Certificate/Affidavit Of Merit Requirements (Claims Against Licensed Professionals) (CALIFORNIA)

For claims against architects, engineers, and land surveyor, Plaintiff must file an affidavit that he has reviewed the facts and has consulted with an expert and received an opinion from the expert [Cal.C.C.P. § 411.35]



Landlord/Tenant Subrogation (CALIFORNIA)

Case-by-case determination, depends on parties’ reasonable expectations in light of the lease terms [Fire Ins. Exchange v. Hammond, 99 Cal.Rptr.2d 596 (Cal. App. 2000)]. 




Reimbursement of Deductible(s) (CALIFORNIA)

Auto and Property - Pro rata (must include in subro demand)


MedPay - No direct subrogation allowed (only reimbursement rights against Insured). PIP - No subrogation allowed and/or no such coverage available.


Liability of Parents (CALIFORNIA)

$25,000 for willful misconduct (but Insurer is only liable for $10,000) [Cal.Civ.Code § 1714.1].  For graffiti/vandalism - court costs, atty fees, costs of removal, costs of repair/replacement of defaced property, law enforcement costs [Cal.Gov.Code § 38772].  Any civil liability of a minor driver is imposed upon the person who signed/verified the license application [Cal.Vehicle Code § 17707].


Joint Liability (CALIFORNIA)

In any actions for personal injury, property damage, or wrongful death: (1) Joint and several liability for economic damages (Plaintiff may recover all damages from any Defendant regardless of Defendant’s individual share of liability); and (2) Several liability for noneconomic damages (Plaintiff can recover from each Defendant only that Defendant’s share of fault) [Cal.Civ.Code §§ 1431; 1431.2].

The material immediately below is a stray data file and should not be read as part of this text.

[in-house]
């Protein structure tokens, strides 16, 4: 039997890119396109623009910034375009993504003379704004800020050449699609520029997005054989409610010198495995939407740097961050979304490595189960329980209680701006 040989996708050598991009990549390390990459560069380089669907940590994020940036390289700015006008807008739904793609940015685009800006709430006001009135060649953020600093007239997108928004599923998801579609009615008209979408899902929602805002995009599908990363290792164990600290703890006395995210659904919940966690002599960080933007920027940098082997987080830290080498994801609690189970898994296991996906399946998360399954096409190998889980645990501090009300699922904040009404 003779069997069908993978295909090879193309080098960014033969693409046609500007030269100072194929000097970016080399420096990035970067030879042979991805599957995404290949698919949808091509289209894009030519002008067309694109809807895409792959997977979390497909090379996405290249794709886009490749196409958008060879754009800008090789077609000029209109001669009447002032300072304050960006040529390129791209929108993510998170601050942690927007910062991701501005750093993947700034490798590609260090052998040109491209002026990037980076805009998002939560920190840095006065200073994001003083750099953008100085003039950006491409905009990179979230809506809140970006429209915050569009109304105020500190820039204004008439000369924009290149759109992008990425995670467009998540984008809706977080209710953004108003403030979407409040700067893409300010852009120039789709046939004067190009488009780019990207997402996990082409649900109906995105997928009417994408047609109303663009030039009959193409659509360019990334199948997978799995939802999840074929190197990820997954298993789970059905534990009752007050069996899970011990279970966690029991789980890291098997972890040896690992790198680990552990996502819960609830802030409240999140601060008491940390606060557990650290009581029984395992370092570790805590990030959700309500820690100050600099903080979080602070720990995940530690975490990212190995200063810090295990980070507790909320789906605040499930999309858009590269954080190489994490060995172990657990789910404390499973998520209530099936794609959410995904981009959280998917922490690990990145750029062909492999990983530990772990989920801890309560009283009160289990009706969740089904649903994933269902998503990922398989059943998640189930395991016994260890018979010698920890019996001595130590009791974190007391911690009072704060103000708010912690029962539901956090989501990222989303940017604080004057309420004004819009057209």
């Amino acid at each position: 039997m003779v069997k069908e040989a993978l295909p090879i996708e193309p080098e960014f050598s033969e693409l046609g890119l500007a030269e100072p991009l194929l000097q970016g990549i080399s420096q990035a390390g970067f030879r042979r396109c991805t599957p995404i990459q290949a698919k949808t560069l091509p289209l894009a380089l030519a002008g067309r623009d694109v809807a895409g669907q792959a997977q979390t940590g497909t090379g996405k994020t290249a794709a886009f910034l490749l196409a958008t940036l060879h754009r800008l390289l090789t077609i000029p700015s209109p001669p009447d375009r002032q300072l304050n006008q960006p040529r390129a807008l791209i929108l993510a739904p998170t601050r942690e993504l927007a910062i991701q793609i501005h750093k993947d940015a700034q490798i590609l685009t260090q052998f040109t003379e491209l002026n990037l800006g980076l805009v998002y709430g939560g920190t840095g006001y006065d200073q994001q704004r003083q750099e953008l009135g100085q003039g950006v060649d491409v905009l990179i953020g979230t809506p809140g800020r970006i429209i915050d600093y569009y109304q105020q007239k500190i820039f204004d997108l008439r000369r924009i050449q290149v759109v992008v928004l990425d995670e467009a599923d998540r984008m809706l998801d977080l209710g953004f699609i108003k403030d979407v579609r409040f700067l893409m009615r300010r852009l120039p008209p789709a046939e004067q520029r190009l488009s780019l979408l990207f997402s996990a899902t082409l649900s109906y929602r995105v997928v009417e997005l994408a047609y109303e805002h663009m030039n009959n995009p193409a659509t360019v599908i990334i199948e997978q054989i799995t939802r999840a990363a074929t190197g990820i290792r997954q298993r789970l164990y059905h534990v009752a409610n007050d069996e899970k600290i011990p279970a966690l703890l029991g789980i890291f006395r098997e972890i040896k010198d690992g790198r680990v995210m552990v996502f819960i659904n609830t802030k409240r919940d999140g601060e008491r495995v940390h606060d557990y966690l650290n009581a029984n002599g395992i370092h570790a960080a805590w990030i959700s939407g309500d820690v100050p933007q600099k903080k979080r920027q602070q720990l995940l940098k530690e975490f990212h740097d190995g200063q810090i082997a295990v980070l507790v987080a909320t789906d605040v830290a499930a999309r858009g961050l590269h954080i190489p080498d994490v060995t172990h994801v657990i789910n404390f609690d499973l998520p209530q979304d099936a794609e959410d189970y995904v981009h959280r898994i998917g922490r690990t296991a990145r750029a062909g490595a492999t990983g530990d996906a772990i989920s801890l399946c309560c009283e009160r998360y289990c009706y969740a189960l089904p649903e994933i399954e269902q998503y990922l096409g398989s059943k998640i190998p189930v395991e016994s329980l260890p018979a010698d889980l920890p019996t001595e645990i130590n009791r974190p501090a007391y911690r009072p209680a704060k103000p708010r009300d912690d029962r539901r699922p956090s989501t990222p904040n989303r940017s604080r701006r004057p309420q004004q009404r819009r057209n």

Independent Cause of Action for Intentional or Negligent Evidence Spoliation (CALIFORNIA)

No tort for intentional spoliation by a party when the spoliation victim knows or should have known of the alleged spoliation before the trial [Cedars-Sinai Medical Center v. Superior Court, 954 P.2d 511 (Cal. 1998)].  However, a tort may be available where there was an express promise to preserve the evidence and the spoliation victim relied on that promise [Cooper v. State Farm Mut. Auto. Ins. Co., 99 Cal.Rptr.3d 870 (Cal. App. 2009)].  No cause of action for intentional spoliation by a third party [Temple Community Hospital v. Superior Court, 976 P.2d 223 (Cal. 1999)].  No tort for negligent spoliation by a first party or third party [Forbes v. County of San Bernardino, 123 Cal.Rptr.2d 721 (Cal. App. 2002)].



Conflicts of Law (CALIFORNIA)

Torts - Court must decide whether the laws of the states involved differ in any way; if they do, Court must then assess interest of the two states in having their respective laws applied, and if Court determines that the two states’ interests conflict, Court must determine which state’s interest would be impaired to greater degree if its law were not applied [Kilroy Industries v. United Pacific Ins. Co., 608 F.Supp. 847 (C.D. Cal. 1985)].  Contracts - When the action involves claims of residents from outside California, Court may analyze the governmental interests of the various jurisdictions involved to select the most appropriate law [Washington Mutual Bank, FA v. Superior Court, 15 P.3d 1071 (Cal. 2001)]